Dorris called, yesterday. When she wanders up to the nurses’ station and asks confusing questions, they ask her if she would like to call family.
Dorris: Do you have an extra key to my car?
Me: You do not drive anymore.
Dorris: Then how can I get home?
Me: You are home. You have a room with your clothes, a t.v., and your own bathroom. You don’t have a kitchen because people cook for you.
Dorris: I don’t have a kitchen? Then how do I feed these young men living with me?
Me: Um, if you are talking about your sons, they are both married. I take care of Paul.
Dorris: Well, of course you do, I was talking about the next generation.
In Dorris’ current world, there are two realities: what she sees in the present, and what she sees in her memories. When she thinks of Paul and Karl, they are about elementary age. When she sees Paul in person, she has to remind herself that this is her son. It is as if she lives in the past and the present simultaneously, and the two do not match.
It must be a bit like herding marbles on a constantly moving table. She just corrals one group of memories and then the realities of the present go careening off the edge. Grab those marbles and others drift away. You just never seem to get anywhere.
Dorris usually finishes her conversations by telling me she trusts me because I have never steered her wrong before. In the end, in a world where she gingerly steps through the present while the past dances around her, that is all she can do – trust.
My church home is going through strategic planning. We are blessed with some dedicated and visionary members who are leading this process. Today, I participated in a well-run focus group to outline a future direction for our church. It felt so good to be with the people in my group; long-time members with a genuine interest in the church and the spreading of God’s word to the world.
Much like Dorris, we gingerly stepped through the meeting while ideas for what needs to be done danced around the room. Some members want to build the sanctuary, others to clear off the debt, and another person suggested the calling of staff member to work with youth.
Here’s the thing: I understand why churches do strategic planning. I understand why churches need to create budgets and deal with debt. I even understand why we need church councils.
Although, truth be told, I will never quite understand voter’s meetings.
The problem is, I don’t quite remember any amazing thing that ever came from any of these events. I can think of many amazing things I have seen and heard at church, but none of them can be traced back to plans, or budgets, or meetings, or committees.
The amazing things simply trace back to God.
I get that strategic planning is all part of serving God, knowing your core values, and being good stewards, but, something doesn’t feel quite right.
I know in my personal life, the more I plan, the less I trust. When I pull back on trust, then anxiety rears its ugly head and that only works to crowd out my faith. When this happens, I spend my time herding the marbles of my fears. Just when I think I have something under control, another part of my plan goes careening off the edge.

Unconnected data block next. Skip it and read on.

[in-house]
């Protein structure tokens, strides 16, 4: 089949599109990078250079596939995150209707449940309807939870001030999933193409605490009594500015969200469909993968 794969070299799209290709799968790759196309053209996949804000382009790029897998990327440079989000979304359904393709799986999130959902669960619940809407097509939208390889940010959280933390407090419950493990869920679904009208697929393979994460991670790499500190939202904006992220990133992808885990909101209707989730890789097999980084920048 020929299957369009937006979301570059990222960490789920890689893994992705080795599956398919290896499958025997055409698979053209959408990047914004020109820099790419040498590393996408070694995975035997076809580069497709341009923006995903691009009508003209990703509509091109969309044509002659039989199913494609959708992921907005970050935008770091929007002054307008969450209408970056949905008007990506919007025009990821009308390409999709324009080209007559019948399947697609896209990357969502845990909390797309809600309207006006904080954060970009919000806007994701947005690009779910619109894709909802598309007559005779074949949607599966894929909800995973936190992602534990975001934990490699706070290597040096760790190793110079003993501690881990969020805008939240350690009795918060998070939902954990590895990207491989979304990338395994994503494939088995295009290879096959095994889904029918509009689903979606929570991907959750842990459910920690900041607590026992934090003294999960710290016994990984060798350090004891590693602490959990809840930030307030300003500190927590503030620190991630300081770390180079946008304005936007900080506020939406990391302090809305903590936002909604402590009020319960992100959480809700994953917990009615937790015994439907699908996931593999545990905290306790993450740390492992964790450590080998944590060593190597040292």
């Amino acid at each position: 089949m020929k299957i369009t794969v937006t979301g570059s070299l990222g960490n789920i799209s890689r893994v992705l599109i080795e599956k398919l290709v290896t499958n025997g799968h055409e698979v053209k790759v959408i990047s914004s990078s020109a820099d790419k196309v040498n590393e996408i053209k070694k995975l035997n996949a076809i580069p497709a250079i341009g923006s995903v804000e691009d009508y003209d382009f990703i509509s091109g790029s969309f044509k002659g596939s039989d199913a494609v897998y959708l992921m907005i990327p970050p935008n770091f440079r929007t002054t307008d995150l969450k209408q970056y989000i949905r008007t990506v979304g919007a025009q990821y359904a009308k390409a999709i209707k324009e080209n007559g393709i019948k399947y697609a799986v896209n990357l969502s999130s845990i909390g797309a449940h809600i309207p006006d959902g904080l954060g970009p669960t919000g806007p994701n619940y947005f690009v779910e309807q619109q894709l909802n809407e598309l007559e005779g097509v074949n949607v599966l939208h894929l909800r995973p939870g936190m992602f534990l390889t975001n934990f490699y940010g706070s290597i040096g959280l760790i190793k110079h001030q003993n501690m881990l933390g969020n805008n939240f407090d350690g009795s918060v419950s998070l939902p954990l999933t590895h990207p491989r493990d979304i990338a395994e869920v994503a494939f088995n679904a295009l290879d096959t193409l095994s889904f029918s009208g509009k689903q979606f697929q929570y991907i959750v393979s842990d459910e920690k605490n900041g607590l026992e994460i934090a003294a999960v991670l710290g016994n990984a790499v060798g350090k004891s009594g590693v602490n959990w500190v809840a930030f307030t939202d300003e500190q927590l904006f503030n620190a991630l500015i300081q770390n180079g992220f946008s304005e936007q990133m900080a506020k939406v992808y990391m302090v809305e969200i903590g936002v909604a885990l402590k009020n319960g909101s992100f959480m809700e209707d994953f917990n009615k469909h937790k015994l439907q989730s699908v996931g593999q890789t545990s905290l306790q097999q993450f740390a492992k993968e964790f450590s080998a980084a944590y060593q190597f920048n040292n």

How can I know God when I am so busy planning, budgeting, worrying, and working? I am too busy looking at my calendar to see Him. I am too busy making plans for my life to trust His plan for me. I am too busy worrying how I will accomplish what I have started to remember that God gave me faith in Him, in His plan, in His will.
My new theme word is OBEY. God leads me to do the work He sets before me, and trust in His vision of my past, present and future.
It is not my plan to obey so that God will reward me. I know that I cannot obey without the work of the Spirit. This does not leave much for God to reward.
I obey because it keeps me too busy to groan and complain when things don’t go my way.
I obey because it turns my focus from marble herding and toward God.
I obey because it gives me something to do while I watch His plan unfold.
I obey because I want to hold fast to Him. I want room for the faith He has given me.
I obey because I am God’s child.
I expect amazing things; traced back to God.
You shall walk after the Lord your God and fear him and keep his commandments and obey his voice, and you shall serve him and hold fast to him. (Deuteronomy 13:4, ESV)
By faith Abraham obeyed when he was called to go out to a place that he was to receive as an inheritance. And he went out, not knowing where he was going. By faith he went to live in the land of promise, as in a foreign land, living in tents with Isaac and Jacob, heirs with him of the same promise. (Hebrews 11:8-9, ESV)
Everyone who believes that Jesus is the Christ has been born of God, and everyone who loves the Father loves whoever has been born of him. By this we know that we love the children of God, when we love God and obey his commandments. For this is the love of God, that we keep his commandments. And his commandments are not burdensome. (I John 5: 1-3, ESV)
Love this and agree wholeheartedly!
Thank you Kim for continuing to share your experiences. As my mom begins to deal with the slipping away of her aunt's memory, it helps me to pull from your devotions to help my mom remember to trust in God.
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